Sadly, I’ve been neglecting poor old David Evans recently. He’s working tirelessly in the background, collecting memories, working on a couple of special projects and continually generating new content for readers here on the Brownhills Blog. Of late, things have been a bit manic and I’ve not had time to squeeze in enough of David’s contributions, for which I heartily apologise. David, all your work is very popular and immensely appreciated. It takes a lot to keep this show on the road, and sometimes I have to just drop things in when I can.
Thanks for your understanding on this.
Meanwhile, David has posed a really interesting question. I don’t know the first thing about this, so I’m hoping for a bit of illumination from the old Woodians out there. Not being aWalsall Wood lad myself, the mysteries of the village continue to enthral and delight. Just a thought (and I know nothing, so don’t shoot) it wasn’t a catholic cemetery, was it?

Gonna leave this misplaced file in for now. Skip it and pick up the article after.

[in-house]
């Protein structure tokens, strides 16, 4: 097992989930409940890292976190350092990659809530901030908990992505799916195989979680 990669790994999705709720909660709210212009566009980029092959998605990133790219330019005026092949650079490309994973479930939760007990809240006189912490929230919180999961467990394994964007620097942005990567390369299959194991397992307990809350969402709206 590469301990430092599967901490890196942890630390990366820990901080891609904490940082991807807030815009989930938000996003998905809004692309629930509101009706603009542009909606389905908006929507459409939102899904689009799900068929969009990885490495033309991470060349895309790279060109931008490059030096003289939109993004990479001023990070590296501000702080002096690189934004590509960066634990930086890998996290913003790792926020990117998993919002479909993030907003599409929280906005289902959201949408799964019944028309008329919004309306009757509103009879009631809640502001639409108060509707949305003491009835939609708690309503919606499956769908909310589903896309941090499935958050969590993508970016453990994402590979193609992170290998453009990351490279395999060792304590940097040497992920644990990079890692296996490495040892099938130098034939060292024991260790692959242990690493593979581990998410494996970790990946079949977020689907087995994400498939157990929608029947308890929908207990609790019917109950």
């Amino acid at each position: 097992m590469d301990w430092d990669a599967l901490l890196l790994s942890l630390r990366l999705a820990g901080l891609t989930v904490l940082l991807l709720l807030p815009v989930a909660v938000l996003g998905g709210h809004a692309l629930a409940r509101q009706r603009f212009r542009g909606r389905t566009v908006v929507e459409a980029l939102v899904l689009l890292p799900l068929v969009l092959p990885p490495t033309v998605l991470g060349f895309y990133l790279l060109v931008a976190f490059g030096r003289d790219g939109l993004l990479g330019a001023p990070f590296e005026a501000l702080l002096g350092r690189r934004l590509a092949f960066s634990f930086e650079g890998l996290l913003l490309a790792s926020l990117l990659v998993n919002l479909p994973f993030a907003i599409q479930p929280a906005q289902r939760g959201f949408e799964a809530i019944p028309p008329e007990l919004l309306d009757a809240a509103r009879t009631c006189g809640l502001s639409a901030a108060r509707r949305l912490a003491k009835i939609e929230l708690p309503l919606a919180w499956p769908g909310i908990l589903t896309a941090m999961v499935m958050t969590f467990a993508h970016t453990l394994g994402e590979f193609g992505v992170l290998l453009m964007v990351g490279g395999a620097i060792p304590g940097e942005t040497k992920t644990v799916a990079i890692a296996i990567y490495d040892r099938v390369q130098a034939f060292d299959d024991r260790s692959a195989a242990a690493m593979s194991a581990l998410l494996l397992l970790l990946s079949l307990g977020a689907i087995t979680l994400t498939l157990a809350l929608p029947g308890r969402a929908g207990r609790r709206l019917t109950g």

Marion Fadelle’s local quiz comment about an Irish Cemetery in Walsall Wood raises the question, why was this cemetery called ‘Irish’? This quiet backwater of Walsall Wood has seen some dramatic changes in the last century. The nearby Vigo farm has gone, its land was ‘dug out’ and for many years a huge claypit, one of several, and the adjacent brickworks and chimney stacks were the dominant feature in a spoiled landscape, and what now remains is a landfill site, now completed, and a large mound and methane capture plant which have replaced the once green fields with their crops and cows.
A small post-war emergency estate of pre-fab bungalows stood nearby, in Vigo Terrace. These, too have been demolished and replaced by modern houses.
The above photo, which appears in one of Oakparkunner’s glorious blog articles, shows the view from VIgo Road towards Brookland Road , with the main cemetery to the right. The piece of land there has another cul de sac and retirement bungalows. This was where the Irish Cemetery was. The close is named after one of the Wood’s most respected doctors who lived in nearby Beech Tree Road.
The firelighter’s yard, Powells, which was just down this road, closed down many years ago. People were using gas to heat their homes… Easier and cleaner than coal, I suppose.
But questions still remain. Why was this part of the main cemetery called the ‘Irish’ cemetery? Was it ever used as a cemetery?